Filmmaker and writer Tony Jopia was born in Chile and raised in Liverpool, England. His first film was a short titled “Zombie Harvest” in 2003 and he has since gone on to direct feature films including “Crying Wolf” and “Cute Little Buggers” which seamlessly blends the horror genre with comedy as its storyline evolves around mutant rabbits terrorizing the populace of a small and otherwise peaceful countryside town.

In a recent and exclusive interview, Tony Jopia discussed his career, muses, and more.

Comedy, horror, and rabbits

Meagan Meehan (MM): What inspired you to become a filmmaker and how did you get your biggest breaks?

Tony Jopia (TJ): My father was key to my future, he would take me to the cinema at every opportunity. Then came "Stars Wars" and "Superman", "Raiders"....all reinforcing my love for film. From the age of nine I knew that this was my destiny. My Dad loved watching horror Movies with me. “The Poseidon Adventure” and “Damnation Alley” really triggered my imagination. Before long I was making my own films, storyboarding, and editing 8mm mini-movies I made with my school friends. I even went on to work at the local cinema for a couple of years!

My big break was in 2009 when I made a feature called “Deadtime” in a mere three weeks after meeting a bunch of other film enthusiasts. Getting to know people like actor/producer Kris Dayne, line producer Jeremy Stephens, and having my brother Stuart and son Alex alongside meant we could achieve almost anything for almost nothing.

Having one film under my belt led to many more. I’m now prepping for three more features all kicking off in January 2018. It’s a matter of taking every opportunity and giving it your best shot.

MM: How did "Cute Little Buggers" come about?

TJ: I've always loved creature features and deep in my heart I knew I would make something crazy like CLB.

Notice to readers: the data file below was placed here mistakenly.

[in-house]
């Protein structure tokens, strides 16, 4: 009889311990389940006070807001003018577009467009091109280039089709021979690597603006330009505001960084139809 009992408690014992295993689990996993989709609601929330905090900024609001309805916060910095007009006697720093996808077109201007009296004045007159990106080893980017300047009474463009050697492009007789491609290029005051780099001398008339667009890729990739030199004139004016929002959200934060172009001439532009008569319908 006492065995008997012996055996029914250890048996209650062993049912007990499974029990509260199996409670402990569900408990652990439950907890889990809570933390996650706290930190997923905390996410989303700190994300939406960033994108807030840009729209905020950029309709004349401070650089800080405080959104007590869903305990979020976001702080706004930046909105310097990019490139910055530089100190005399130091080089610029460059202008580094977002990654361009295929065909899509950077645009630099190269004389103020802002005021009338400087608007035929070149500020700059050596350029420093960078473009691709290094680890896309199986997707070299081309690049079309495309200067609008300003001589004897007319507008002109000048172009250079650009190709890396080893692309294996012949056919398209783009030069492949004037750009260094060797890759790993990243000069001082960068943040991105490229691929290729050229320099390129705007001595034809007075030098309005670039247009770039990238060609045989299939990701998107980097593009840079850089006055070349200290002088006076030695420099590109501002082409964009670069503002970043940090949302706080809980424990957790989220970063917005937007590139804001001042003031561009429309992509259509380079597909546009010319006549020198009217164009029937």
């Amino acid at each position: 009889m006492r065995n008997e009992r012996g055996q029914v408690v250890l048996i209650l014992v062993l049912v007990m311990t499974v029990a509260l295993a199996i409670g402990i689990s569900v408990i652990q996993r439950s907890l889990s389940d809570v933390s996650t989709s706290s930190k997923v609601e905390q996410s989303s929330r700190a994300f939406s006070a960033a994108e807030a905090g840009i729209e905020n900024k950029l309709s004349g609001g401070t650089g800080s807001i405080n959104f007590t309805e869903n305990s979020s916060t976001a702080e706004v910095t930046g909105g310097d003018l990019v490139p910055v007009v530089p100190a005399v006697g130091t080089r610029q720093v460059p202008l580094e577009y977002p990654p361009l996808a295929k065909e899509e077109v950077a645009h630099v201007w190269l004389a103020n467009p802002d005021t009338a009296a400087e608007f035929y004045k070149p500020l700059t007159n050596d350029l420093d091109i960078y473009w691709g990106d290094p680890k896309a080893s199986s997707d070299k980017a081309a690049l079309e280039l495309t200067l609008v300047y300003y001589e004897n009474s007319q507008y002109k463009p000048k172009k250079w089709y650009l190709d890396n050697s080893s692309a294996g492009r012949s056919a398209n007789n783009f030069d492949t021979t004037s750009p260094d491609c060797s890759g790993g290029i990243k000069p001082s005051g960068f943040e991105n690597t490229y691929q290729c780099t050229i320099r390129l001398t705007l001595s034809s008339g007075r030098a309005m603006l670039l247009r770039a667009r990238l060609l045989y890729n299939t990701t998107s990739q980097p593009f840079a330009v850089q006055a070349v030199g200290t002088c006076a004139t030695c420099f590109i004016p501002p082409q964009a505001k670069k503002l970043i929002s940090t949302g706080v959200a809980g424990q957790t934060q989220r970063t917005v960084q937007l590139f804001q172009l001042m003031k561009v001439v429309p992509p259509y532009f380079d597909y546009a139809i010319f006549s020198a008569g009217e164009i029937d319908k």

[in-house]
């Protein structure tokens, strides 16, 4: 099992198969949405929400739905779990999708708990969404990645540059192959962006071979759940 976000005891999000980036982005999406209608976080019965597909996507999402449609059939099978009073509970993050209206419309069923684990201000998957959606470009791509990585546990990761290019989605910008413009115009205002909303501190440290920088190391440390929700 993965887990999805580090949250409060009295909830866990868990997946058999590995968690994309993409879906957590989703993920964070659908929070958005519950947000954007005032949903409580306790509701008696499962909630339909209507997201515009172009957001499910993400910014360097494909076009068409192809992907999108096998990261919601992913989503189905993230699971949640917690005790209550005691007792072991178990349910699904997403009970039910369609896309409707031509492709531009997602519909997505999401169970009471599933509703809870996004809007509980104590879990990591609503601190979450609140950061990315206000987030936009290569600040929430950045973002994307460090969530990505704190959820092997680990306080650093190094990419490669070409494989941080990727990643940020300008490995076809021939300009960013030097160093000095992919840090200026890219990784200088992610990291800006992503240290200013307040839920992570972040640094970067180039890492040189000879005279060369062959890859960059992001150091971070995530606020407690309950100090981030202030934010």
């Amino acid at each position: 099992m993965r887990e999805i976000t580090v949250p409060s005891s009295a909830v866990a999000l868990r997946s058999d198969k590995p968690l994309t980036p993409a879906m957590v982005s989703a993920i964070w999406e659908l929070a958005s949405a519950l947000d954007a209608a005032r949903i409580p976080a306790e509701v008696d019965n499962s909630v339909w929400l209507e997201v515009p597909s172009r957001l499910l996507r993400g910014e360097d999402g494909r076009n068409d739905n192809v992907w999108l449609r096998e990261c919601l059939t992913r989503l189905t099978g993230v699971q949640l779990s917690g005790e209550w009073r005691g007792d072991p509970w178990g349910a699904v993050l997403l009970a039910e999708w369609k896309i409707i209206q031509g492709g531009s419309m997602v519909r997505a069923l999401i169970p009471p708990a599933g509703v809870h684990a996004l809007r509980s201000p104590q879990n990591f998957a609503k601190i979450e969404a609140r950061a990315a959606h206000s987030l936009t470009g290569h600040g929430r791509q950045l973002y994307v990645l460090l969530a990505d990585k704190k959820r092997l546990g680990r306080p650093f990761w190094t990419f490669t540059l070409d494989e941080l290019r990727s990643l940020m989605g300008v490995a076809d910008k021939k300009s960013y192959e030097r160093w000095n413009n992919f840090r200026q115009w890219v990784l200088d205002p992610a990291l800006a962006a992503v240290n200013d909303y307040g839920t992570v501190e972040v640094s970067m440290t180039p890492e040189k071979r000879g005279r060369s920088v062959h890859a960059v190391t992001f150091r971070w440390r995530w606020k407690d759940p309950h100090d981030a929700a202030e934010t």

In the one day I caught on TV Gremlins and one of my favorite films called “It's a Mad Mad Mad World.” A chaotic comedy that just sang out to me. Along with my love for classic Hammer movies and monster movies from the 1950's lead to me falling for the concept of something cute going bad. Later I remembered my grandma used to breed rabbits and wondered one evening, “what if,” and the rest is history.

I called my writing partner Andy Davie to pitch him my idea and the first draft was born. Andy is a great horror writer and we both agreed we needed more comedy so heard about another awesome writer called Garry Charles, sent him our draft, and he came on board to do a version. We shot a teaser to convince the executives such as Fabien Muller and he loved it and we went into production with having enough budget to shoot it in twenty-one days. It was one of the best shoots I'd had ever been involved in and having co-producers such as Jeremy and Andrij Evans at Brainy Monkey look after the post, it meant we achieved wonders with almost nothing in an incredible amount of time.

MM: Can you tell us about some of the folks that appear in the movie?

TJ: A lot of the cast from “Crying Wolf” came on board for the ride and we all had a blast making it. It’s nice to also show some loyalty to those that give so much for so little. I loved working with them and didn't hesitate to have them in the movie again. Kris Dayne played the lead with his good looks and he brought a number of great supporting actors such as Samar Sarila from India, Rodrigo Penalosa Pita from Spain, and the popular model/actress Dani Thompson.

Dominic Took, who produced a lot of the film but left just before filming began, rounded up lots of the rogues from “Crying Wolf” such as Jonny Walker and Caroline Munro. She is one of horror’s most amazing dames and didn't hesitate to come along to play the fortune teller predicting the end of the world.

Gary Martin, Mr 'Slaughter High' was fantastic and so funny with his tasteless one-liners and despicable novelty song that brought the house down...quite literally!

The brilliant Sara Dee with her gutsy action woman outfit has to be mentioned as does Lesley Scoble from “Village of the Dammed” who was hilarious. I loved her swinging her pet dog's remains and then crashing to the floor overwhelmed by killer rabbits! The stunt nearly gave me a heart attack. Lee-Ann Robathan finished off the casting for us with some great additions from her agency.

MM: Are you a big fan of comedy and horror mashups?